The number of natural disasters the U.S. experiences each year is rising. Three years on, the COVID-19 pandemic still hurts our mental health and well-being three years later. The 24-hour news cycle provides endless streams of bad news, and doomscrolling has become a toxic habit for many. Meanwhile, requests from charities come non-stop. The deluge of information, much of it bad, that we experience daily has consequences: compassion and donation fatigue.
Compassion fatigue occurs when overwhelming exposure to negative information prevents our brains from processing any more bad news. This is a defensive mechanism to protect us from suffering. As our empathy runs dry, we may find ourselves making different choices. For example, when the first major hurricane of the year hits, your first response may be to donate to a charity in the impacted area. By the time the third hurricane of the year makes landfall, you may find yourself tuning out the specifics leaving your wallet untouched. This is known as donation fatigue, and it has consequences for charitable organizations and the communities they serve.
Ways to Minimize Donation Fatigue
Donation fatigue is a real risk, but there are ways to guard against it to ensure you do as much as you can for the causes you care about.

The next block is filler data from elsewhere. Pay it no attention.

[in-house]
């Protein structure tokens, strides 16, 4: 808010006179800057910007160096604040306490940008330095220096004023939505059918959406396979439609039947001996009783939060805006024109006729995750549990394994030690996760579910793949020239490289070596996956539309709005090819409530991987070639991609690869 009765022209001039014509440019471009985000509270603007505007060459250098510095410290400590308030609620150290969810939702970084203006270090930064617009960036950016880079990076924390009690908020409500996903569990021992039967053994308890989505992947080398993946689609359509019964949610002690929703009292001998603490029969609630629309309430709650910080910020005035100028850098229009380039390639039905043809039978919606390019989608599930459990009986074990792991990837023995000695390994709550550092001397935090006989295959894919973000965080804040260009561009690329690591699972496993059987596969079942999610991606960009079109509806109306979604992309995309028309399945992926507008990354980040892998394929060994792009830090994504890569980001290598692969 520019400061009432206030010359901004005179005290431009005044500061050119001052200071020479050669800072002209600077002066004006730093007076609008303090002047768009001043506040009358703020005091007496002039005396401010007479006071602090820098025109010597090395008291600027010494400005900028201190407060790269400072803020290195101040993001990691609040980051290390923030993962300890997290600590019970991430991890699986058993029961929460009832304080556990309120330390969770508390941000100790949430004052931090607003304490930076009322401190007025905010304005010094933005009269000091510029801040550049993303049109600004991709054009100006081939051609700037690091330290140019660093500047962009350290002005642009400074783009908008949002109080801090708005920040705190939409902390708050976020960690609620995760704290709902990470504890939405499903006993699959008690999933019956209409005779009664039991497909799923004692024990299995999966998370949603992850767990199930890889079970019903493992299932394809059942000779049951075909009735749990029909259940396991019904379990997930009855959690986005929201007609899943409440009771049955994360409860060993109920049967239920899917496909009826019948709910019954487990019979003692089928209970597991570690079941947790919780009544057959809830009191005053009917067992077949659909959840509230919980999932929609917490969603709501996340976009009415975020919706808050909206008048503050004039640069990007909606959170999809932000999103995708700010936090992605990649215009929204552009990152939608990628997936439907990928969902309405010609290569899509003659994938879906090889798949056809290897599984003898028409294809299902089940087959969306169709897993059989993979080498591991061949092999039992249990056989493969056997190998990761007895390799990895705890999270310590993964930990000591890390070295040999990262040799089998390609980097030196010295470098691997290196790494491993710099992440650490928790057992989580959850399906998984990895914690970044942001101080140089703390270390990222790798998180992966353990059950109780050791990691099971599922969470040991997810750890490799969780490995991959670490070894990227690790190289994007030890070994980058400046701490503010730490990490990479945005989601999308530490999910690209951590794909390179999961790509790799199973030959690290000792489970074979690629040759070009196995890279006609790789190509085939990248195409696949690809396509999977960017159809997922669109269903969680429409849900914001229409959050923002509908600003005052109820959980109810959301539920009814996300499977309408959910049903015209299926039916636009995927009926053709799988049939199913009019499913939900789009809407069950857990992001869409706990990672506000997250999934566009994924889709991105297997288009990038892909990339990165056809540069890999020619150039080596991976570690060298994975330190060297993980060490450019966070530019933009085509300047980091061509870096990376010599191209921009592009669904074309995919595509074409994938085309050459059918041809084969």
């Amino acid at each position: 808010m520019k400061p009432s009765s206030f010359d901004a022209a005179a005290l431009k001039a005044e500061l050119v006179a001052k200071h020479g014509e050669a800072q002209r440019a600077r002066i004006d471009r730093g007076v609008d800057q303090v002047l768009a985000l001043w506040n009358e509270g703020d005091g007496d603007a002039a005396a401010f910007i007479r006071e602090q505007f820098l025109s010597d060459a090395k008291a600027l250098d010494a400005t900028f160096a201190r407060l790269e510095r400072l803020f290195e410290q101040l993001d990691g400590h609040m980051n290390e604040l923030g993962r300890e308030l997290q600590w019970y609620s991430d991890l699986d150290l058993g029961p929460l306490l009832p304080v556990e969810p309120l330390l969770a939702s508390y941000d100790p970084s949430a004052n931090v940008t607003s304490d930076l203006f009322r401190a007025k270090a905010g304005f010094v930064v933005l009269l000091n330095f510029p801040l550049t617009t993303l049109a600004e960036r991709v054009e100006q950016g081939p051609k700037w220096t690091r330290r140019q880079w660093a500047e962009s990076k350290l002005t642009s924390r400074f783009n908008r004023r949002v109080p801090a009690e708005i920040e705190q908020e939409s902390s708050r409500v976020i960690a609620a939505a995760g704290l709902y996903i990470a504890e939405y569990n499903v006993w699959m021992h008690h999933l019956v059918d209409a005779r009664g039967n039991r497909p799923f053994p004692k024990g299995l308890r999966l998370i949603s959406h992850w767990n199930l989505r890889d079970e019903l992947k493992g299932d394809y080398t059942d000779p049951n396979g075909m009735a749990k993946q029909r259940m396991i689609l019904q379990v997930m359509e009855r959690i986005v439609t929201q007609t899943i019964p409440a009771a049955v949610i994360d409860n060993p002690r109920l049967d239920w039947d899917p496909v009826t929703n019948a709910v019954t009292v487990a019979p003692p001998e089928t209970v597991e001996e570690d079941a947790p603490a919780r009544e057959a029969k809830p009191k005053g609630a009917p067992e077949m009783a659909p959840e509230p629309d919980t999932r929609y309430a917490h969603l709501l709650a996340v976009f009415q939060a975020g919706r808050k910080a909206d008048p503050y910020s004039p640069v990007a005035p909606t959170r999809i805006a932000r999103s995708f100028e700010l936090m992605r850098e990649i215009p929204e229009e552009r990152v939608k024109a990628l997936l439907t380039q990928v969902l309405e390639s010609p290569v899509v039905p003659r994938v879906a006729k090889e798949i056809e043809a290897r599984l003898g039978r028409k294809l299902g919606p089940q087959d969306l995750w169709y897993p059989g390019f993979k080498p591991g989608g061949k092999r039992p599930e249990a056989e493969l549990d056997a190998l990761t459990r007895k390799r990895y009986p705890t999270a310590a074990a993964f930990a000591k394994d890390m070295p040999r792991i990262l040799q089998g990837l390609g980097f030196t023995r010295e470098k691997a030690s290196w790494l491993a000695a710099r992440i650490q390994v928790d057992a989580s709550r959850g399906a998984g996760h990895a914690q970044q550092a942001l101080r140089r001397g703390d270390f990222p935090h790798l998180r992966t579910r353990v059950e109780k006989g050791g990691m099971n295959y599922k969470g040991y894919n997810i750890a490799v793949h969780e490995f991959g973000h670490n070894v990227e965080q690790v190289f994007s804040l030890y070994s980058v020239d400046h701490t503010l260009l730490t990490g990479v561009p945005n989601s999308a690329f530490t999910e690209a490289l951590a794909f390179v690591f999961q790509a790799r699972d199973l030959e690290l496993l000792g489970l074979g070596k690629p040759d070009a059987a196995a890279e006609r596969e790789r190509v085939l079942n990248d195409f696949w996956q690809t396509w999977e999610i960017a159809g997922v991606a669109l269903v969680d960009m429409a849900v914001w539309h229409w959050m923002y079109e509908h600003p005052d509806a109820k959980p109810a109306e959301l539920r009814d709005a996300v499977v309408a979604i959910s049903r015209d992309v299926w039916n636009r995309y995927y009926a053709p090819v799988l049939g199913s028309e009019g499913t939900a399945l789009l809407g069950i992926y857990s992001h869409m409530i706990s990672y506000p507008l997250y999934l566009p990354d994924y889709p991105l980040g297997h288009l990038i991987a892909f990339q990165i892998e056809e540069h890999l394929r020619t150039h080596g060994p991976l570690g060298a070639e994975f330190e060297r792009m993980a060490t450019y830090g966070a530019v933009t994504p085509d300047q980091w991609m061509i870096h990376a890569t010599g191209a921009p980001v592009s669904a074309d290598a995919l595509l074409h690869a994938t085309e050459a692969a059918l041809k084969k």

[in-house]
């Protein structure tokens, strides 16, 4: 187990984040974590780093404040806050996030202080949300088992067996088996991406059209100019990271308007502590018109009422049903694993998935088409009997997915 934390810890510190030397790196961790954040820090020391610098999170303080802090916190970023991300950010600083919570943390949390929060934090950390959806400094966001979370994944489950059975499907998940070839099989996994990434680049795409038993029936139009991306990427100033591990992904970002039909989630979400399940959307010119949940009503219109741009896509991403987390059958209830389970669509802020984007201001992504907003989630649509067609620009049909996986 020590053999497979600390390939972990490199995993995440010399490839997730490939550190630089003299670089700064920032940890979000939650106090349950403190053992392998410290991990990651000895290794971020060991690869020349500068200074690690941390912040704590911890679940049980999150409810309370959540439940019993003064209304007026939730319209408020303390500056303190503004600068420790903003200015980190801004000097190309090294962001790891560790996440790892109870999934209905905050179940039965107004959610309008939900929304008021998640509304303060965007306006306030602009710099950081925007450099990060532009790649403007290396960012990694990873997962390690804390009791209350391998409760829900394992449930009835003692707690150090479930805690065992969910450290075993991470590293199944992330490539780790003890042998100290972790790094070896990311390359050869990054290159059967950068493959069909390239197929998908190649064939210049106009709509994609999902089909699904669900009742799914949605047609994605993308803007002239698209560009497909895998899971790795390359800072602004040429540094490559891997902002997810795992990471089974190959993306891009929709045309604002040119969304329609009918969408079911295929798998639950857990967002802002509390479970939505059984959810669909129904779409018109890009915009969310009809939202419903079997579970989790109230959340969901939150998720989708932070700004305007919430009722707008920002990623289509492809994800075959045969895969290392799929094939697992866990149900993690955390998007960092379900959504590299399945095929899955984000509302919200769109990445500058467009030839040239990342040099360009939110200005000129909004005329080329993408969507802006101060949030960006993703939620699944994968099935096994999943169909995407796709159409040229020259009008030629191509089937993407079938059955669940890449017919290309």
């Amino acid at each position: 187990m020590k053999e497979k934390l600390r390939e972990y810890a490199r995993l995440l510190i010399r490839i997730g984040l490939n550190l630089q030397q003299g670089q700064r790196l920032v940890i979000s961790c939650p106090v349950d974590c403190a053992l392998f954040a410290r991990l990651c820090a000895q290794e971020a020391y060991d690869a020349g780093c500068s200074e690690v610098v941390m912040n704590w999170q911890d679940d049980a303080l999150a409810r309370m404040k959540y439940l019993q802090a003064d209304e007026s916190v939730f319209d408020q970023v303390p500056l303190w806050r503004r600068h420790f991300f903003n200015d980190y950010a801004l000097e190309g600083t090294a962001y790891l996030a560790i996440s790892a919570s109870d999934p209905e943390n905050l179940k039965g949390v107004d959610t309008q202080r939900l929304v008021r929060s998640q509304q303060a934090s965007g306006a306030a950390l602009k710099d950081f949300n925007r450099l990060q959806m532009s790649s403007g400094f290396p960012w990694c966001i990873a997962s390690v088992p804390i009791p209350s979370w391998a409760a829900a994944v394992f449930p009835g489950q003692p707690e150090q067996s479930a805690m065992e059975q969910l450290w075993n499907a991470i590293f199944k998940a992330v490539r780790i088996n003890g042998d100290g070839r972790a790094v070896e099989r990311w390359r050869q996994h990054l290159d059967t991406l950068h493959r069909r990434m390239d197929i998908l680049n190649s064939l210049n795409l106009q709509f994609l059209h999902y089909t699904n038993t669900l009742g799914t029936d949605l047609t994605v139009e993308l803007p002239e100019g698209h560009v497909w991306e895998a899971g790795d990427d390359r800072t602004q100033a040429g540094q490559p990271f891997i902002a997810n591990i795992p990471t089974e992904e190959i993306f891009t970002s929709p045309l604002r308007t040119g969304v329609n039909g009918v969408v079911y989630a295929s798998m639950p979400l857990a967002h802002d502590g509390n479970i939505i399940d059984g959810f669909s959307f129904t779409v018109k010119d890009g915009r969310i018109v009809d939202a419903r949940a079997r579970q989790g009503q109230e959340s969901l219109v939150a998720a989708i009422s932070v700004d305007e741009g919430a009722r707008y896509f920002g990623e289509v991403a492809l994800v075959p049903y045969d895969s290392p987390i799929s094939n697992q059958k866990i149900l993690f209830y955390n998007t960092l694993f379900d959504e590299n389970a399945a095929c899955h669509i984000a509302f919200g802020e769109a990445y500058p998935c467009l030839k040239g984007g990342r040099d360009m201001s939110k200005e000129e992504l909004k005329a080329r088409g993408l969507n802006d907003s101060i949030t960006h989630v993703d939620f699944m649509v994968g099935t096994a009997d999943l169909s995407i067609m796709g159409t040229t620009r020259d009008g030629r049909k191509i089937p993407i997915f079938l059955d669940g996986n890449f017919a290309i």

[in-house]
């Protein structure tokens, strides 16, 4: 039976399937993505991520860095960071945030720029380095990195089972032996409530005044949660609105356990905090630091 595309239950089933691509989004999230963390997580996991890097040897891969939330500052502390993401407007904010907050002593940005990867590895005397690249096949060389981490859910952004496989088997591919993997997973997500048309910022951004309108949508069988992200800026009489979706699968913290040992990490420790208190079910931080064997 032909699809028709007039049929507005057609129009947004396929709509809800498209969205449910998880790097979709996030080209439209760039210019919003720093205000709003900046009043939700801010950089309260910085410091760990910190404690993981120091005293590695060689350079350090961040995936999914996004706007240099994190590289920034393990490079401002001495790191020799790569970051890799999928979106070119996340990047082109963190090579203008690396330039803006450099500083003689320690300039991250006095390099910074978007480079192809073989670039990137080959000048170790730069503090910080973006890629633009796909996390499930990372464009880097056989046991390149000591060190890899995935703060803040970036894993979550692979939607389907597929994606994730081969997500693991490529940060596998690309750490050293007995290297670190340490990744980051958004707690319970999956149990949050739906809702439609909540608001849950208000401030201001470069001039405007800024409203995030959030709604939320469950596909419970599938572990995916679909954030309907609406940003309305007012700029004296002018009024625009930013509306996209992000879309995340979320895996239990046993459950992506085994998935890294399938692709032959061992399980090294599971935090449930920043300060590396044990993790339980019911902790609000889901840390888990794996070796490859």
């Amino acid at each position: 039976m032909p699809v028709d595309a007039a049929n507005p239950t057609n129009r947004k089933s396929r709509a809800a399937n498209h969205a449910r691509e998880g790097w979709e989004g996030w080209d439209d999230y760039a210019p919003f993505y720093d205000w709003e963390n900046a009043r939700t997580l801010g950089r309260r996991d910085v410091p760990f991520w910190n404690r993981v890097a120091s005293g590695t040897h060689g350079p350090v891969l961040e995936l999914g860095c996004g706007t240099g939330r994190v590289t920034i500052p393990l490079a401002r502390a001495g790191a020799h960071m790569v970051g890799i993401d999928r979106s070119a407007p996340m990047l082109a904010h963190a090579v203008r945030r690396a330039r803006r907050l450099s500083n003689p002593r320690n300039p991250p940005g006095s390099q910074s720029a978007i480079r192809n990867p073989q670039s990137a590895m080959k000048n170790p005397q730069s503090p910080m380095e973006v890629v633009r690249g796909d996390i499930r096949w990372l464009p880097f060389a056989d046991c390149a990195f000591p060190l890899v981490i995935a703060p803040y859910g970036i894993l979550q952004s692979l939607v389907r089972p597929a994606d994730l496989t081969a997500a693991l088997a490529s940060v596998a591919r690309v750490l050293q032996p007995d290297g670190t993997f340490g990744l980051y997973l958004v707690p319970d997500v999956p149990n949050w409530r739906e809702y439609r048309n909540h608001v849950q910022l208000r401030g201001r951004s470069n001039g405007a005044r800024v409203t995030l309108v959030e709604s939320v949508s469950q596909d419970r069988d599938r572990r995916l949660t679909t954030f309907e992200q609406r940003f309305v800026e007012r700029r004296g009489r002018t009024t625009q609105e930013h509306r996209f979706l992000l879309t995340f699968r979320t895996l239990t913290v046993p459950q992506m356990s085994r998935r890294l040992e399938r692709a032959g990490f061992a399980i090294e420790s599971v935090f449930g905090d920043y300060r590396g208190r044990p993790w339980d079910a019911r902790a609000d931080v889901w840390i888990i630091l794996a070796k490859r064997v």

Make a giving plan and stick to it: One way to ensure your giving stays on track is to develop a giving plan. One short planning session can reduce the mental load of giving throughout the year and beyond. Your plan should include a budget divided among the charities and/or causes you intend to support. Search Charity Navigator to find highly-rated organizations you can support with confidence. If you want to give regularly throughout the year, set up recurring donations through the Giving Basket to automate your giving. You can also create a flex budget to cover unexpected donations, like responding to natural disasters and other emergencies. Having a set budget makes your in-the-moment giving decisions easier.
Protect your mental health: If you are prone to doomscrolling and other behaviors that can lead to compassion fatigue, this may be the time to start forming better habits. By limiting the amount of news, particularly bad news, you can respond more positively to the information you consume. Worried about being out of the loop? Find solutions journalism sources to keep you informed with a stream of solutions-focused news.
If you find requests for charitable donations contribute to your donation fatigue, set aside time to organize your correspondence. You may want to unsubscribe from some - or all - of the nonprofit contact lists you are on. If you still want to receive information, set up a separate email inbox for nonprofit news and solicitations you can visit at your leisure.
Lean into the joy of giving: Donating should make you feel good and might be the mood booster you need. If your current approach to giving adds stress, it may be time to re-strategize. Find alternative ways to give that suit your lifestyle. Each time you donate, take a moment to bask in the joy of being part of a solution. Consider adding volunteering to your schedule for an additional dose of happiness.